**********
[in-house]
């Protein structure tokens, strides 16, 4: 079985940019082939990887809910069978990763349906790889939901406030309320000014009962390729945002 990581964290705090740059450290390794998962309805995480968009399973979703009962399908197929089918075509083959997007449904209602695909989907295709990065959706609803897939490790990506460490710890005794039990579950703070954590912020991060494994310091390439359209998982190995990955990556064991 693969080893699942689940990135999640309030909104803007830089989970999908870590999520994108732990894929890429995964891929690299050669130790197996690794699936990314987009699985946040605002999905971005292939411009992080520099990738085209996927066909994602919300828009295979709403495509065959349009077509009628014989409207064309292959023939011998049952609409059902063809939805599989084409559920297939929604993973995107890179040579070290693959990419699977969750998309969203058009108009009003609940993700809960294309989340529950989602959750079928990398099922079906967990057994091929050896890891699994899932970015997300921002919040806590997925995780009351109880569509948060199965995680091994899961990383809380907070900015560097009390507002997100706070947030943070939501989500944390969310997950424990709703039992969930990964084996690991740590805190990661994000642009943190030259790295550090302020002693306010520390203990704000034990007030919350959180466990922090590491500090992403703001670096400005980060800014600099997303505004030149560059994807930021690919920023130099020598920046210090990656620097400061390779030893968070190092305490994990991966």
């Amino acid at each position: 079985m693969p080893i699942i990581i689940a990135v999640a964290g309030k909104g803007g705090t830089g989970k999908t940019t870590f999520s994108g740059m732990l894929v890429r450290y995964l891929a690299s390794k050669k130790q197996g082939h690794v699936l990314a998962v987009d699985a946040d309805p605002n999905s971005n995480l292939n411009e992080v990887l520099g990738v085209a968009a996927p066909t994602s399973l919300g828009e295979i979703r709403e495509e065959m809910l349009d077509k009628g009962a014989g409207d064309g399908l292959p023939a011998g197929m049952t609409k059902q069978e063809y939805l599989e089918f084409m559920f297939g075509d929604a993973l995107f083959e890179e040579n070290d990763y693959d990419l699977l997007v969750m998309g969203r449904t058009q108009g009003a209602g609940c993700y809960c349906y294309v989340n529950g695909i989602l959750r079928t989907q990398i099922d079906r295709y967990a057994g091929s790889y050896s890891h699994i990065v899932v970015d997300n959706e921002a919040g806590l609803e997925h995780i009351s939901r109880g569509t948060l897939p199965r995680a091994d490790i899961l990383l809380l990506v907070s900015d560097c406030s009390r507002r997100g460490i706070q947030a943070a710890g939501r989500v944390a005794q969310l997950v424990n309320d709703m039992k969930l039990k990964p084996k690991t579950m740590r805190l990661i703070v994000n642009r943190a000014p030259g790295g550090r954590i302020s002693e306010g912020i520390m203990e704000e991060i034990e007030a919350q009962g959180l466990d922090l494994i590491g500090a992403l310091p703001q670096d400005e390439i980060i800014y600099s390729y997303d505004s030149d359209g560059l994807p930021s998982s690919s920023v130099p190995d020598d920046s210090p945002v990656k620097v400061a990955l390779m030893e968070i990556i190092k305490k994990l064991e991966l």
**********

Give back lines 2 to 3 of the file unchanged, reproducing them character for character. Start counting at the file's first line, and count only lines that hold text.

């Protein structure tokens, strides 16, 4: 079985940019082939990887809910069978990763349906790889939901406030309320000014009962390729945002 990581964290705090740059450290390794998962309805995480968009399973979703009962399908197929089918075509083959997007449904209602695909989907295709990065959706609803897939490790990506460490710890005794039990579950703070954590912020991060494994310091390439359209998982190995990955990556064991 693969080893699942689940990135999640309030909104803007830089989970999908870590999520994108732990894929890429995964891929690299050669130790197996690794699936990314987009699985946040605002999905971005292939411009992080520099990738085209996927066909994602919300828009295979709403495509065959349009077509009628014989409207064309292959023939011998049952609409059902063809939805599989084409559920297939929604993973995107890179040579070290693959990419699977969750998309969203058009108009009003609940993700809960294309989340529950989602959750079928990398099922079906967990057994091929050896890891699994899932970015997300921002919040806590997925995780009351109880569509948060199965995680091994899961990383809380907070900015560097009390507002997100706070947030943070939501989500944390969310997950424990709703039992969930990964084996690991740590805190990661994000642009943190030259790295550090302020002693306010520390203990704000034990007030919350959180466990922090590491500090992403703001670096400005980060800014600099997303505004030149560059994807930021690919920023130099020598920046210090990656620097400061390779030893968070190092305490994990991966």
């Amino acid at each position: 079985m693969p080893i699942i990581i689940a990135v999640a964290g309030k909104g803007g705090t830089g989970k999908t940019t870590f999520s994108g740059m732990l894929v890429r450290y995964l891929a690299s390794k050669k130790q197996g082939h690794v699936l990314a998962v987009d699985a946040d309805p605002n999905s971005n995480l292939n411009e992080v990887l520099g990738v085209a968009a996927p066909t994602s399973l919300g828009e295979i979703r709403e495509e065959m809910l349009d077509k009628g009962a014989g409207d064309g399908l292959p023939a011998g197929m049952t609409k059902q069978e063809y939805l599989e089918f084409m559920f297939g075509d929604a993973l995107f083959e890179e040579n070290d990763y693959d990419l699977l997007v969750m998309g969203r449904t058009q108009g009003a209602g609940c993700y809960c349906y294309v989340n529950g695909i989602l959750r079928t989907q990398i099922d079906r295709y967990a057994g091929s790889y050896s890891h699994i990065v899932v970015d997300n959706e921002a919040g806590l609803e997925h995780i009351s939901r109880g569509t948060l897939p199965r995680a091994d490790i899961l990383l809380l990506v907070s900015d560097c406030s009390r507002r997100g460490i706070q947030a943070a710890g939501r989500v944390a005794q969310l997950v424990n309320d709703m039992k969930l039990k990964p084996k690991t579950m740590r805190l990661i703070v994000n642009r943190a000014p030259g790295g550090r954590i302020s002693e306010g912020i520390m203990e704000e991060i034990e007030a919350q009962g959180l466990d922090l494994i590491g500090a992403l310091p703001q670096d400005e390439i980060i800014y600099s390729y997303d505004s030149d359209g560059l994807p930021s998982s690919s920023v130099p190995d020598d920046s210090p945002v990656k620097v400061a990955l390779m030893e968070i990556i190092k305490k994990l064991e991966l």